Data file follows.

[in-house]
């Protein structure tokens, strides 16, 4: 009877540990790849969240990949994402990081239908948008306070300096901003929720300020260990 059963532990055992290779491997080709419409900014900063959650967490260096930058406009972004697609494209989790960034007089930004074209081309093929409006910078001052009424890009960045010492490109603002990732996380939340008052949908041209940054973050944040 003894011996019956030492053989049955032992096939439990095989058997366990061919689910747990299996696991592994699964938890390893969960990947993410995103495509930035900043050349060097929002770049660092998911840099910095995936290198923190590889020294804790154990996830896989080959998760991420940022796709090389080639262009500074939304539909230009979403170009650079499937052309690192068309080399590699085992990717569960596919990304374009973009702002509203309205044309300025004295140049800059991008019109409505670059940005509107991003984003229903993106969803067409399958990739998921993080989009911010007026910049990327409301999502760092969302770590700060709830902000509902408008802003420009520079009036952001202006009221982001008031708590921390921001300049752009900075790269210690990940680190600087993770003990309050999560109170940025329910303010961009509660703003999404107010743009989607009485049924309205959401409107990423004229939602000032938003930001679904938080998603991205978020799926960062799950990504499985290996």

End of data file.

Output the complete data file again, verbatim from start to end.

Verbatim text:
[in-house]
């Protein structure tokens, strides 16, 4: 009877540990790849969240990949994402990081239908948008306070300096901003929720300020260990 059963532990055992290779491997080709419409900014900063959650967490260096930058406009972004697609494209989790960034007089930004074209081309093929409006910078001052009424890009960045010492490109603002990732996380939340008052949908041209940054973050944040 003894011996019956030492053989049955032992096939439990095989058997366990061919689910747990299996696991592994699964938890390893969960990947993410995103495509930035900043050349060097929002770049660092998911840099910095995936290198923190590889020294804790154990996830896989080959998760991420940022796709090389080639262009500074939304539909230009979403170009650079499937052309690192068309080399590699085992990717569960596919990304374009973009702002509203309205044309300025004295140049800059991008019109409505670059940005509107991003984003229903993106969803067409399958990739998921993080989009911010007026910049990327409301999502760092969302770590700060709830902000509902408008802003420009520079009036952001202006009221982001008031708590921390921001300049752009900075790269210690990940680190600087993770003990309050999560109170940025329910303010961009509660703003999404107010743009989607009485049924309205959401409107990423004229939602000032938003930001679904938080998603991205978020799926960062799950990504499985290996």